By Marian Romero/Diálogo April 05, 2017 With the delivery of 3,000 kilos of high-grade cacao to one of the largest cacao processing plants in the country, communities in Colombia’s Vichada department ratified their decision to replace coca crops with cacao, marking the country’s first successful illegal crop substitution effort. The Colombian Air Force (FAC, per its Spanish acronym), which oversees this initiative, is providing the support needed to transport the harvest from the nation’s jungle area. So far 248 families have switched from growing illegal coca to planting cacao for export. “Drug trafficking is a problem that has always plagued this region. The Combined Joint Task Force ARES was started in this zone in 2012 to fight trafficking and to block criminal and insurgent group activity,” said FAC Colonel Jean Paul Strong, ARES director. “From the beginning, we knew it was essential to give people other options, as 90 percent of residents have devoted themselves to planting coca for a living over several generations, and this was their only source of employment in the area.” Agriculture is a skill deeply rooted in the region, formerly known as the Black Triangle due to the predominance of drug trafficking. FAC and local officials proposed to the community the voluntary replacement of illegal coca and the creation of different incentives for legal crops. Local farmers considered that cacao would be a better alternative, as it is a plant that grows naturally in that soil and climate, the seed can be easily stored for prolonged periods, and it is an agricultural product that is in high demand. They are hopeful that through this change in livelihood, the region will come to be known as the Cacao Triangle. “Here, we all made a living from coca. We came from other villages when ‘scraping’ [harvesting the leaf] was booming in the 90s. Things have changed since then. Crops got scarcer and it has been harder and harder to find work. A lot of people are still doing that work but others of us wanted a change,” said farmer Pedro Tobías, treasurer of the Association of Agricultural Producers of Alto Vichada (PROAGRO, per its Spanish acronym). To close the production cycle, FAC entered into a commercial agreement with a cacao processor and with PROAGRO, which brings together producers from nearby communities in Güérima, Chupave, and Puerto Príncipe. The agreement includes the payment of fair prices in accordance with the commodities exchange, the payment of freight costs, a harvest plan to support the families, and cash advances so farmers can buy the necessary equipment, like trucks. Comprehensive development of Alto Vichada Several meetings were needed for local farmers to arrive at the best crop alternative and come together as partners. “The departmental government of Vichada donated the cacao plants but the advising on best practices for crop cultivation was sporadic, as none of the technicians wanted to stay in the region for longer than a month,” Col. Strong said. “Also, while the cacao was growing, the farmers needed a means of subsistence, so they kept planting coca over the four years that it took to get to their first cocoa harvest.” In view of the development of the cacao crops over time, the willingness of farmers to properly maintain their crops in order to secure a different livelihood and the social milieu in a country seeking peaceful solutions to the armed conflict, the Colombian government will subsidize the second phase of the project. On October 14, 2016, the Comprehensive Development Plan for Alto Vichada was established to promote the coordinated replacement of illegal crops — mainly the replacement of coca with cacao, as well as with other crops. The plan also creates the conditions necessary for viable agricultural economic activity, including improvements to roads, health services, and education, as well as PROAGRO training. This project was the first of its kind to be formalized within the framework of the Final Agreement for the Termination of the Conflict and the Construction of a Stable and Lasting Peace, specifically in terms of Article Four of that plan regarding solutions to the illegal drug problem. This new form of technical and financial support includes the Immediate Assistance Plan, a food assistance and a quick income generation strategy to assist families through the transition to legality. Under this agreement, 183 new hectares (about 452 acres) have been planted and 108,710 cacao plants have been grafted. Producers in charge The plan has two components: cash assistance to prepare the soil for planting, and a short-term production project along with the main crop — agricultural products that can be consumed or commercialized in the region, such as plantain, corn, or rice. The Commander’s Advisory Group (GAC per its Spanish acronym) of the Ministry of Defense is the project coordinator and ensures that government entities and the food processors continue their alliance under the initiative so that the community takes control of this new alternative livelihood. The key to developing a comprehensive effort in the triangle area is “the ongoing partnership with the community to reach an effective repositioning toward legality through voluntary crop replacements,” said Orlando Bustamante, a consultant for GAC Consolidation and Comprehensive Action of Joint Task Force Ares. “One of the main challenges the program faces has been convincing farmers that earning a living legally is a real option. In fact, it’s hard to talk of ‘illegality’ here, because this is a community that has always grown coca. Their trust in this project has grown enormously since the first harvest when the farmers began receiving payments and ongoing support from the government and the FAC to achieve sustainability in this business,” he added. The United Nations (UN) is taking part in the project as an observer to certify that complete substitution is taking place. At the time of the first inspection, 130 hectares had been replaced. Currently, the UN is conducting a second survey to confirm whether the farmers have lived up to the agreement.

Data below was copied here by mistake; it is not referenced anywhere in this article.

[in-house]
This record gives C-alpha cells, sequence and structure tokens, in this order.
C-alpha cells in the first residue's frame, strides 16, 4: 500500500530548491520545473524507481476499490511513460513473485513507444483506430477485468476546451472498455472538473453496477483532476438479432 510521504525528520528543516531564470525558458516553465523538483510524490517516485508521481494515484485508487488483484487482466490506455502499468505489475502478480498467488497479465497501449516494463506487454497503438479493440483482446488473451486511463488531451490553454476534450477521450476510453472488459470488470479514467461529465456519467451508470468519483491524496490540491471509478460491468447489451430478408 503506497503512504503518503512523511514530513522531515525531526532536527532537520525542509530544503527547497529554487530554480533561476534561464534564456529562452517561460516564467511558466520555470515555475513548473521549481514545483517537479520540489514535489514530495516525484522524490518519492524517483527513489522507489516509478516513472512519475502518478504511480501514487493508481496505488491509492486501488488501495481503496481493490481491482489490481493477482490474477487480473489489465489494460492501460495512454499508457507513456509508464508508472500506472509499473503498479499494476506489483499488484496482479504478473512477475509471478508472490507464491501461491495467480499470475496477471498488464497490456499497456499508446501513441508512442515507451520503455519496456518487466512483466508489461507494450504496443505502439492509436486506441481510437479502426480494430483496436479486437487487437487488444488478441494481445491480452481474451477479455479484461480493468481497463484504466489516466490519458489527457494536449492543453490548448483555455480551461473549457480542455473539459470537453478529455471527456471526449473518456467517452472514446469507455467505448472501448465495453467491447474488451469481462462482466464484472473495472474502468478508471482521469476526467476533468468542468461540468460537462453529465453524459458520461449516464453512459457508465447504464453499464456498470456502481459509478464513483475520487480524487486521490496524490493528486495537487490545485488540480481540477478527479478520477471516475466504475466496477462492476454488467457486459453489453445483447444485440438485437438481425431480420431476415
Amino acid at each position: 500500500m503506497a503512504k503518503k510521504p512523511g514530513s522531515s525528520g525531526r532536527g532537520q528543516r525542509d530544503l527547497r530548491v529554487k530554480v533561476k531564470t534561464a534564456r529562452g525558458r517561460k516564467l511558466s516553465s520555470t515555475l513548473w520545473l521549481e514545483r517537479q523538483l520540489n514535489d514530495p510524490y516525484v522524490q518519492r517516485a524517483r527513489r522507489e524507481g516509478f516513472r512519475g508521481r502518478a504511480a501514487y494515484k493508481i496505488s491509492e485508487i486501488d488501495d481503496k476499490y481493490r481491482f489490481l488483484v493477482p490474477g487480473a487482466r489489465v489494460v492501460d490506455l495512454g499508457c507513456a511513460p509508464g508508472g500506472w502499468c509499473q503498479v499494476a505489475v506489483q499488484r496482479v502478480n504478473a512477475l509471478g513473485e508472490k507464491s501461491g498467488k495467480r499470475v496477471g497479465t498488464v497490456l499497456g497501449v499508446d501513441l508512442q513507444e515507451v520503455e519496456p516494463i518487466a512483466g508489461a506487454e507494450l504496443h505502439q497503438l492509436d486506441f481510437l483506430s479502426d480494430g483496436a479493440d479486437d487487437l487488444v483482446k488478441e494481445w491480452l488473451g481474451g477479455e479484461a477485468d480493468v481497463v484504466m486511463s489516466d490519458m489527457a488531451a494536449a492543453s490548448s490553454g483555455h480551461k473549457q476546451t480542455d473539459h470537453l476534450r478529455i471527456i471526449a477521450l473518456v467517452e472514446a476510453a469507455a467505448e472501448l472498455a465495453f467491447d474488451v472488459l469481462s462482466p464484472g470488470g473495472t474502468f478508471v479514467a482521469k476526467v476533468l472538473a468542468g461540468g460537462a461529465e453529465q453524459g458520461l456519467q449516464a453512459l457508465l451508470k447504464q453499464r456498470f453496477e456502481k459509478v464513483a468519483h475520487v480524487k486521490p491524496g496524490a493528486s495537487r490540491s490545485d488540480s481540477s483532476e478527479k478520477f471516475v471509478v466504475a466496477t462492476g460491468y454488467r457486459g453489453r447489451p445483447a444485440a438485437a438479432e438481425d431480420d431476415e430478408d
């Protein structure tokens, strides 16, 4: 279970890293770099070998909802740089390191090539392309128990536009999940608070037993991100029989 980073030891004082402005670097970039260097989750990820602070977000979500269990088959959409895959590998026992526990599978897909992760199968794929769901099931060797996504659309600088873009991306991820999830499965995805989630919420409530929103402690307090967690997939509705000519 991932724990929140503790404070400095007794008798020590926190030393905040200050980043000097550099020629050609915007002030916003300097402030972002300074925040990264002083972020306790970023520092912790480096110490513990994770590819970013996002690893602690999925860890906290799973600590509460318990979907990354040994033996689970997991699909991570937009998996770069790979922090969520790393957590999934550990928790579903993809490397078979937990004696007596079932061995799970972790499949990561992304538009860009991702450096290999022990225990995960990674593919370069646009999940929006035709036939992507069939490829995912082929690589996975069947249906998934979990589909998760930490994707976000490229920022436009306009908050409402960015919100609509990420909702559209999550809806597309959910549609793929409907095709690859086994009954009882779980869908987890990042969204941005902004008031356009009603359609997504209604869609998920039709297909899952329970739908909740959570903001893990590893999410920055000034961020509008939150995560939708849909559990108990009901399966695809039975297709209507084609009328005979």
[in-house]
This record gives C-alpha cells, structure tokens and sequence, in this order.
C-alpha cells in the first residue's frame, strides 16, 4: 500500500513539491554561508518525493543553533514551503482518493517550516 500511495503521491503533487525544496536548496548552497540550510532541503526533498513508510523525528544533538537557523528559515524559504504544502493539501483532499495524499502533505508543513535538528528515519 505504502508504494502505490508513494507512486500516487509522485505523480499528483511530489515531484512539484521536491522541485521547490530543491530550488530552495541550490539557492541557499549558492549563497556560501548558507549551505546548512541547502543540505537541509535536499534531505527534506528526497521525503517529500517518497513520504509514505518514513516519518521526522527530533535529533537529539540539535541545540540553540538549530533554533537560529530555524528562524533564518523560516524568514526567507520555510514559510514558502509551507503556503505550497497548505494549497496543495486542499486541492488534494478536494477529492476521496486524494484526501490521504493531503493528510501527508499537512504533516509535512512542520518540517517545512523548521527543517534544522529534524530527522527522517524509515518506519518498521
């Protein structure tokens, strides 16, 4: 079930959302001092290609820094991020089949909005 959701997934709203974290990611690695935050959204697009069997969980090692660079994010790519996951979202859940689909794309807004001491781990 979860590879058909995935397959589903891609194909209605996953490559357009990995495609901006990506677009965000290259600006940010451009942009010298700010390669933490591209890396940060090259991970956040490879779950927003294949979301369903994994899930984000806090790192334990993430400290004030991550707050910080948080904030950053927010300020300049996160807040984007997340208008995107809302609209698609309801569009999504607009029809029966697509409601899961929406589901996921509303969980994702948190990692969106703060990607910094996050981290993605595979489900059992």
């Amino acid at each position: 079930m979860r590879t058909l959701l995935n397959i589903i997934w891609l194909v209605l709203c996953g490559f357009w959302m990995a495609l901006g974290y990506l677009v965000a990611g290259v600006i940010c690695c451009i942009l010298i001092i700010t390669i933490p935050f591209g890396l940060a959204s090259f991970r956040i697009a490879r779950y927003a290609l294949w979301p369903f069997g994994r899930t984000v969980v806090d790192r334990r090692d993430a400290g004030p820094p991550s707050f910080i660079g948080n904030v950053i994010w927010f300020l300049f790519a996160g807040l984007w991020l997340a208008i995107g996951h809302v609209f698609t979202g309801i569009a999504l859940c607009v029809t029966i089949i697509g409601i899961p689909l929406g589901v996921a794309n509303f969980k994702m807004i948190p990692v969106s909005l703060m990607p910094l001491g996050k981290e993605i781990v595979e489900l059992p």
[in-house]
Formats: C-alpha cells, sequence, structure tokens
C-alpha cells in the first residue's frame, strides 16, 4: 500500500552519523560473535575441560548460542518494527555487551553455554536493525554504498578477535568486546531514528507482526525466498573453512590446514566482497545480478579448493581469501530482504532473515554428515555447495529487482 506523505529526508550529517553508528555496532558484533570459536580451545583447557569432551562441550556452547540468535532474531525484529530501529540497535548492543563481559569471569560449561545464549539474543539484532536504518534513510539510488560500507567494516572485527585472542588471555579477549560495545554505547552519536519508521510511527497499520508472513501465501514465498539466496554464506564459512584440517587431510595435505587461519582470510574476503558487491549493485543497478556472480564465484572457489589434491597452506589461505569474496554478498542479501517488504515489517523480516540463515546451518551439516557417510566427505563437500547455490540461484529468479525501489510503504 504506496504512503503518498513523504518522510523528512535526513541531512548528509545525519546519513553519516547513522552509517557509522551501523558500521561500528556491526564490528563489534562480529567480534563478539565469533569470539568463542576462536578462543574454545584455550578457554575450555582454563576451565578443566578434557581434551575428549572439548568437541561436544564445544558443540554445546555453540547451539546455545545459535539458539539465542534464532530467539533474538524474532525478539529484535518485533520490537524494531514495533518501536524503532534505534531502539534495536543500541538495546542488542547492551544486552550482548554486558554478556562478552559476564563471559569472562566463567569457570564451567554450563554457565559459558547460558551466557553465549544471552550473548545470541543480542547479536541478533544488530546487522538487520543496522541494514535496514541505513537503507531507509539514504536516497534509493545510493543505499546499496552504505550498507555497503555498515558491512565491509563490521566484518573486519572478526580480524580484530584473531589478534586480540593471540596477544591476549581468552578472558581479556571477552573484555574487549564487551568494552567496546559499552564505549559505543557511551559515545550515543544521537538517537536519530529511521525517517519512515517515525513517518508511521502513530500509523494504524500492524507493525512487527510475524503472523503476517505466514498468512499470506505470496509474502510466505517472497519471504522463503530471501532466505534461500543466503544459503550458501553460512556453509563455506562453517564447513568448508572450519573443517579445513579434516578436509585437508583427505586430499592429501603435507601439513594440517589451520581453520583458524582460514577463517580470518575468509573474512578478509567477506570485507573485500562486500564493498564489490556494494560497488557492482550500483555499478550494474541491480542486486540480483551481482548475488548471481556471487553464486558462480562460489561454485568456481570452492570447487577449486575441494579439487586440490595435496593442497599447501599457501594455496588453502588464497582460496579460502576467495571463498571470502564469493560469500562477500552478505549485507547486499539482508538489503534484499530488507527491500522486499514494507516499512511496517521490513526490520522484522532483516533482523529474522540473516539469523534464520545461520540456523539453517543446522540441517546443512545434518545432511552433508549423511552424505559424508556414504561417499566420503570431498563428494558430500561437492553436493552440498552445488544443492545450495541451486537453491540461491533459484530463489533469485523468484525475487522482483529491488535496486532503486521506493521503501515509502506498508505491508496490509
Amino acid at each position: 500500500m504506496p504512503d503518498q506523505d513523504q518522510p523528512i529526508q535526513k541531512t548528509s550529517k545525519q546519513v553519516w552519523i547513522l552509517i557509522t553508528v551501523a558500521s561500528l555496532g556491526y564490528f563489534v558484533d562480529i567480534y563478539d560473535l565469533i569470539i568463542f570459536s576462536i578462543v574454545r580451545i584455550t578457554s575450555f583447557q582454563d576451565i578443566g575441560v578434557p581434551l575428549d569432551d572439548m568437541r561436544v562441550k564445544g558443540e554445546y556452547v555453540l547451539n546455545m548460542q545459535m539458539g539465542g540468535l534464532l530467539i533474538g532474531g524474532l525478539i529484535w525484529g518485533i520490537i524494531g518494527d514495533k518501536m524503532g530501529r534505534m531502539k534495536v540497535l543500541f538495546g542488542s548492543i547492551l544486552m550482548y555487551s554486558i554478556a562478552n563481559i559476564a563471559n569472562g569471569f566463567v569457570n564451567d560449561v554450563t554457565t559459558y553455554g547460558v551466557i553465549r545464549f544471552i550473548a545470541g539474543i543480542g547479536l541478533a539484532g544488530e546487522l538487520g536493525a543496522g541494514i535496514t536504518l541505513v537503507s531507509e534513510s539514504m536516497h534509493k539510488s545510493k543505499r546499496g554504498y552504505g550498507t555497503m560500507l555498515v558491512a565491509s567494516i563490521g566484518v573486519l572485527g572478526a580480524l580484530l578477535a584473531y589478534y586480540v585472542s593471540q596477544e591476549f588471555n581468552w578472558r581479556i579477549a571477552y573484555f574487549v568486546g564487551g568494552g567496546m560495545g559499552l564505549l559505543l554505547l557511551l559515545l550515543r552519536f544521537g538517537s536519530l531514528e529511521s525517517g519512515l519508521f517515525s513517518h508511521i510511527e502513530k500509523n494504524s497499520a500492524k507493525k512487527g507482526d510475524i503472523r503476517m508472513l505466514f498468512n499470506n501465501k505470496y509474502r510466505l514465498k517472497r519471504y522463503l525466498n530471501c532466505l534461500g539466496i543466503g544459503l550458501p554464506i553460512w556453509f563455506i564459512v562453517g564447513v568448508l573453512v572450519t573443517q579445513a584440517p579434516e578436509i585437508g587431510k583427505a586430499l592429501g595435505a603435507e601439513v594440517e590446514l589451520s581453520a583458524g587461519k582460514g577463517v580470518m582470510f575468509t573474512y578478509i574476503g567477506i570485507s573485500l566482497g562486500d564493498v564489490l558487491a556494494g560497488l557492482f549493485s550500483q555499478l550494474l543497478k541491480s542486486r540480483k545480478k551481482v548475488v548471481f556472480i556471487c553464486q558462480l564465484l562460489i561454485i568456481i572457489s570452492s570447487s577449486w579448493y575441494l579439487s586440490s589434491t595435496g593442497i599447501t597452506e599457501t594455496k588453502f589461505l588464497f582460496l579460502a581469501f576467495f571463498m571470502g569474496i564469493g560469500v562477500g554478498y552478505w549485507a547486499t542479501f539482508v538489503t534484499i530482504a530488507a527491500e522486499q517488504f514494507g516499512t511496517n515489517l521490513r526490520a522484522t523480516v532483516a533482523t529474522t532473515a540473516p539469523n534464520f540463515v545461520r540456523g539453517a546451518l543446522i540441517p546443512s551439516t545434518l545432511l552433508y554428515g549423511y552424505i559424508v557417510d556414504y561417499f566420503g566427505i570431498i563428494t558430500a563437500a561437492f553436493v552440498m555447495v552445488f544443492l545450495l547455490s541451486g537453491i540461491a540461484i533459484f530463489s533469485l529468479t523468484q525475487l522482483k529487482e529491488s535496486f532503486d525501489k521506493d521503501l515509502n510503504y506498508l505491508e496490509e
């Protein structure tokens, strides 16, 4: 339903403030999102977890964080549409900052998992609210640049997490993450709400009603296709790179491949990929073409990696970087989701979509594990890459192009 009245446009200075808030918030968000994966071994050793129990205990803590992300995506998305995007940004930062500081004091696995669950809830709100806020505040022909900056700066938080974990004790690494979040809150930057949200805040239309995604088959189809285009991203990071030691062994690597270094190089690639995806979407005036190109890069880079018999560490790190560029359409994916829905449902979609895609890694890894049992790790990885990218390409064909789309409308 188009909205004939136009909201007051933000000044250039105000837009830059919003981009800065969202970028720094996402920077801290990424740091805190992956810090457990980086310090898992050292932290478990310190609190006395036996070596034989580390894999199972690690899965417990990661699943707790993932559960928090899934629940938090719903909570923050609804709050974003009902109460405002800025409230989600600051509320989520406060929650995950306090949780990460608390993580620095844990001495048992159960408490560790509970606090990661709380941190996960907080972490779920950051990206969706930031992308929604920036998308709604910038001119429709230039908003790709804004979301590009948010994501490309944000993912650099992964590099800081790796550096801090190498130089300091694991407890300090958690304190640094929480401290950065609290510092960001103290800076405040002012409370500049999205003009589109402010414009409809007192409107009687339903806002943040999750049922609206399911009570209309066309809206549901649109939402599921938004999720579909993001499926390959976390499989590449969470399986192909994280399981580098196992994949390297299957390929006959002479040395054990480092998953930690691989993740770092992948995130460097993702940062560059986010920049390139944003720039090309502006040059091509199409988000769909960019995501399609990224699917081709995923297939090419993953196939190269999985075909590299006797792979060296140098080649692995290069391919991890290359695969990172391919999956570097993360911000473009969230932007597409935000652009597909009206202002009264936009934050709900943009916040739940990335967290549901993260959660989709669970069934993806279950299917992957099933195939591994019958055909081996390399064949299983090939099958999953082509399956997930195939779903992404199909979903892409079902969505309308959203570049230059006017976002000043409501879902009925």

These days, data is ubiquitous. As consumers, we carry it with us and leave a digital footprint wherever we go. Lending leaders need it, value it, and are able to amass it—but many of them are not leveraging it to its full potential to further enrich their business goals. In this blog, we’ll explore DDDM, or data-driven decision making as a process and how, in conjunction with artificial intelligence, credit unions and other financial entities are utilizing it to develop and drive strategic goals.The Value of Utilizing DataCredit unions have tremendous access to more data than ever from their members. Data is this century’s intrinsic currency. Many credit unions sit on a mountain of data without the necessary mining capabilities to offer a greater personalized membership experience, accurate credit decisions, fraud detection and enterprise risk management. Using AI with sophisticated analytics, credit unions can discover trends within their existing data sets that ultimately lead to better service options for their members. continue reading » ShareShareSharePrintMailGooglePinterestDiggRedditStumbleuponDeliciousBufferTumblr